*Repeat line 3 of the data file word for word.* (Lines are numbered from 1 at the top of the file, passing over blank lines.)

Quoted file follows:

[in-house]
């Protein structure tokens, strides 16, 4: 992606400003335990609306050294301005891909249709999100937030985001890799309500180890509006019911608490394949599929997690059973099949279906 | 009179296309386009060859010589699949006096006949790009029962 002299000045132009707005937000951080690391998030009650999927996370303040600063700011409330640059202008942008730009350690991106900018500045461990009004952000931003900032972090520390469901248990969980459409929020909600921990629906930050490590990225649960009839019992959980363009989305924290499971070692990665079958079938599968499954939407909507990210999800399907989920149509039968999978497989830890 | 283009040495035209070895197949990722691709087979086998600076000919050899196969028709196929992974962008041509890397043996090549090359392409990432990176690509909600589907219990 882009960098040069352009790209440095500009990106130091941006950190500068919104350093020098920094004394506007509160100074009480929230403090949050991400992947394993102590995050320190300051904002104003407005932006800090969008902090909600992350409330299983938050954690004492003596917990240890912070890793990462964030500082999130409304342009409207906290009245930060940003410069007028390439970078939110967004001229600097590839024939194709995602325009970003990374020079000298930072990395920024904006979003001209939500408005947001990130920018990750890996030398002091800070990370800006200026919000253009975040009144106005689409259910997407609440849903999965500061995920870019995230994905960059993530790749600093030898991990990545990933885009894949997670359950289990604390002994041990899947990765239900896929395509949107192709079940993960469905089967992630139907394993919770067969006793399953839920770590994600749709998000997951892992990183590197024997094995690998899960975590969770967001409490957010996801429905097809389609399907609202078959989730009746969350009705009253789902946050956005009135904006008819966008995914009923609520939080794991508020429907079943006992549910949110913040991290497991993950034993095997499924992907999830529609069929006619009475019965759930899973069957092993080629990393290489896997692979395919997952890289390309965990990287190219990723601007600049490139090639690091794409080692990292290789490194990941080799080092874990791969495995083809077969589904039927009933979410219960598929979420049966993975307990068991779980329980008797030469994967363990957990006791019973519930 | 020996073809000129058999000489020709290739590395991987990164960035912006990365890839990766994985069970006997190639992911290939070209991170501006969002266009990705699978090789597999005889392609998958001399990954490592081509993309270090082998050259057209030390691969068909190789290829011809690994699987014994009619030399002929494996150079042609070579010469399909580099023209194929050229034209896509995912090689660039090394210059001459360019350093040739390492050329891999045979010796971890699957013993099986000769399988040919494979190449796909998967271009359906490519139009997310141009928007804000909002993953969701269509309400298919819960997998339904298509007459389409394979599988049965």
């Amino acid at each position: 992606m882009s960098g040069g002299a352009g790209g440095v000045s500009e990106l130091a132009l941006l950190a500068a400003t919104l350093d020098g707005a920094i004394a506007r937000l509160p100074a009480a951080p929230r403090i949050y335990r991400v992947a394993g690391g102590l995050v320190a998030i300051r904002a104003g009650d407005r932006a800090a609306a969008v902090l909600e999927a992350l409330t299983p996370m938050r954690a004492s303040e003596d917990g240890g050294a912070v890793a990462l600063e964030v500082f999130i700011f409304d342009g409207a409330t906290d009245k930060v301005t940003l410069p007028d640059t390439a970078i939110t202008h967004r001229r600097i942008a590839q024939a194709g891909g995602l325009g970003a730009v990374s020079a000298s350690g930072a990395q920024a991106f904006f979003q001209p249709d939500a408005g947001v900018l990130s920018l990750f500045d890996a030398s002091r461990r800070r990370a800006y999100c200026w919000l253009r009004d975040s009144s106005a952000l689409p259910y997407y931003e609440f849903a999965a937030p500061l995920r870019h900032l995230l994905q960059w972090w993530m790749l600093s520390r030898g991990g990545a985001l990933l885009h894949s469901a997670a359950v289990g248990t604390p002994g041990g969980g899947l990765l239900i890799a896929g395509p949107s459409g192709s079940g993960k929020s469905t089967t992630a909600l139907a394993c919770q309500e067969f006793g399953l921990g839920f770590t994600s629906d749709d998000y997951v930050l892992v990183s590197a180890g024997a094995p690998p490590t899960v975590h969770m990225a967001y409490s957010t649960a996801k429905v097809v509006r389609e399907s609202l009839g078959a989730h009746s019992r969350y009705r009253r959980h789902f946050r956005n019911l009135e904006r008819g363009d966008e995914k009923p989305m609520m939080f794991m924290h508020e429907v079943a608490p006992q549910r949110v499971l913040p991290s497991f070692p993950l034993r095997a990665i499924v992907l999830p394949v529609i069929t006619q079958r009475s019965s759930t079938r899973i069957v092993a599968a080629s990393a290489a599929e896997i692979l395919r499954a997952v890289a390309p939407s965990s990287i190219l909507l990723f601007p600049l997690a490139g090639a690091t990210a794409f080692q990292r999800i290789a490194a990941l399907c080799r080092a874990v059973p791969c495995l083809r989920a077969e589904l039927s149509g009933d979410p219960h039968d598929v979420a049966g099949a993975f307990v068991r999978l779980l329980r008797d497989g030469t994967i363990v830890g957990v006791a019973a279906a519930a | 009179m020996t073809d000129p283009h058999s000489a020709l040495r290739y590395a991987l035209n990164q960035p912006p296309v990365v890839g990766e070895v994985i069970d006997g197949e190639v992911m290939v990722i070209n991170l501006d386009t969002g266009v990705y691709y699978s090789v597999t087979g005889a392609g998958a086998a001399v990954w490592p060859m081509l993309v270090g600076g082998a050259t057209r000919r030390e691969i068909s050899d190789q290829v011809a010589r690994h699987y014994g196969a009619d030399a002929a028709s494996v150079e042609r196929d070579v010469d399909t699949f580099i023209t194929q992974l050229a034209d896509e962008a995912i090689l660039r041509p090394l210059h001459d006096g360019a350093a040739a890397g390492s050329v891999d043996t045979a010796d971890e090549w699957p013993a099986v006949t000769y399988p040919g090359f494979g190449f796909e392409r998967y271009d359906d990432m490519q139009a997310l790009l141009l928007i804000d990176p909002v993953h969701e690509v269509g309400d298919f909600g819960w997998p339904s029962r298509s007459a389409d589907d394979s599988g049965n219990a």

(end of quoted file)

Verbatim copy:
């Amino acid at each position: 992606m882009s960098g040069g002299a352009g790209g440095v000045s500009e990106l130091a132009l941006l950190a500068a400003t919104l350093d020098g707005a920094i004394a506007r937000l509160p100074a009480a951080p929230r403090i949050y335990r991400v992947a394993g690391g102590l995050v320190a998030i300051r904002a104003g009650d407005r932006a800090a609306a969008v902090l909600e999927a992350l409330t299983p996370m938050r954690a004492s303040e003596d917990g240890g050294a912070v890793a990462l600063e964030v500082f999130i700011f409304d342009g409207a409330t906290d009245k930060v301005t940003l410069p007028d640059t390439a970078i939110t202008h967004r001229r600097i942008a590839q024939a194709g891909g995602l325009g970003a730009v990374s020079a000298s350690g930072a990395q920024a991106f904006f979003q001209p249709d939500a408005g947001v900018l990130s920018l990750f500045d890996a030398s002091r461990r800070r990370a800006y999100c200026w919000l253009r009004d975040s009144s106005a952000l689409p259910y997407y931003e609440f849903a999965a937030p500061l995920r870019h900032l995230l994905q960059w972090w993530m790749l600093s520390r030898g991990g990545a985001l990933l885009h894949s469901a997670a359950v289990g248990t604390p002994g041990g969980g899947l990765l239900i890799a896929g395509p949107s459409g192709s079940g993960k929020s469905t089967t992630a909600l139907a394993c919770q309500e067969f006793g399953l921990g839920f770590t994600s629906d749709d998000y997951v930050l892992v990183s590197a180890g024997a094995p690998p490590t899960v975590h969770m990225a967001y409490s957010t649960a996801k429905v097809v509006r389609e399907s609202l009839g078959a989730h009746s019992r969350y009705r009253r959980h789902f946050r956005n019911l009135e904006r008819g363009d966008e995914k009923p989305m609520m939080f794991m924290h508020e429907v079943a608490p006992q549910r949110v499971l913040p991290s497991f070692p993950l034993r095997a990665i499924v992907l999830p394949v529609i069929t006619q079958r009475s019965s759930t079938r899973i069957v092993a599968a080629s990393a290489a599929e896997i692979l395919r499954a997952v890289a390309p939407s965990s990287i190219l909507l990723f601007p600049l997690a490139g090639a690091t990210a794409f080692q990292r999800i290789a490194a990941l399907c080799r080092a874990v059973p791969c495995l083809r989920a077969e589904l039927s149509g009933d979410p219960h039968d598929v979420a049966g099949a993975f307990v068991r999978l779980l329980r008797d497989g030469t994967i363990v830890g957990v006791a019973a279906a519930a | 009179m020996t073809d000129p283009h058999s000489a020709l040495r290739y590395a991987l035209n990164q960035p912006p296309v990365v890839g990766e070895v994985i069970d006997g197949e190639v992911m290939v990722i070209n991170l501006d386009t969002g266009v990705y691709y699978s090789v597999t087979g005889a392609g998958a086998a001399v990954w490592p060859m081509l993309v270090g600076g082998a050259t057209r000919r030390e691969i068909s050899d190789q290829v011809a010589r690994h699987y014994g196969a009619d030399a002929a028709s494996v150079e042609r196929d070579v010469d399909t699949f580099i023209t194929q992974l050229a034209d896509e962008a995912i090689l660039r041509p090394l210059h001459d006096g360019a350093a040739a890397g390492s050329v891999d043996t045979a010796d971890e090549w699957p013993a099986v006949t000769y399988p040919g090359f494979g190449f796909e392409r998967y271009d359906d990432m490519q139009a997310l790009l141009l928007i804000d990176p909002v993953h969701e690509v269509g309400d298919f909600g819960w997998p339904s029962r298509s007459a389409d589907d394979s599988g049965n219990a």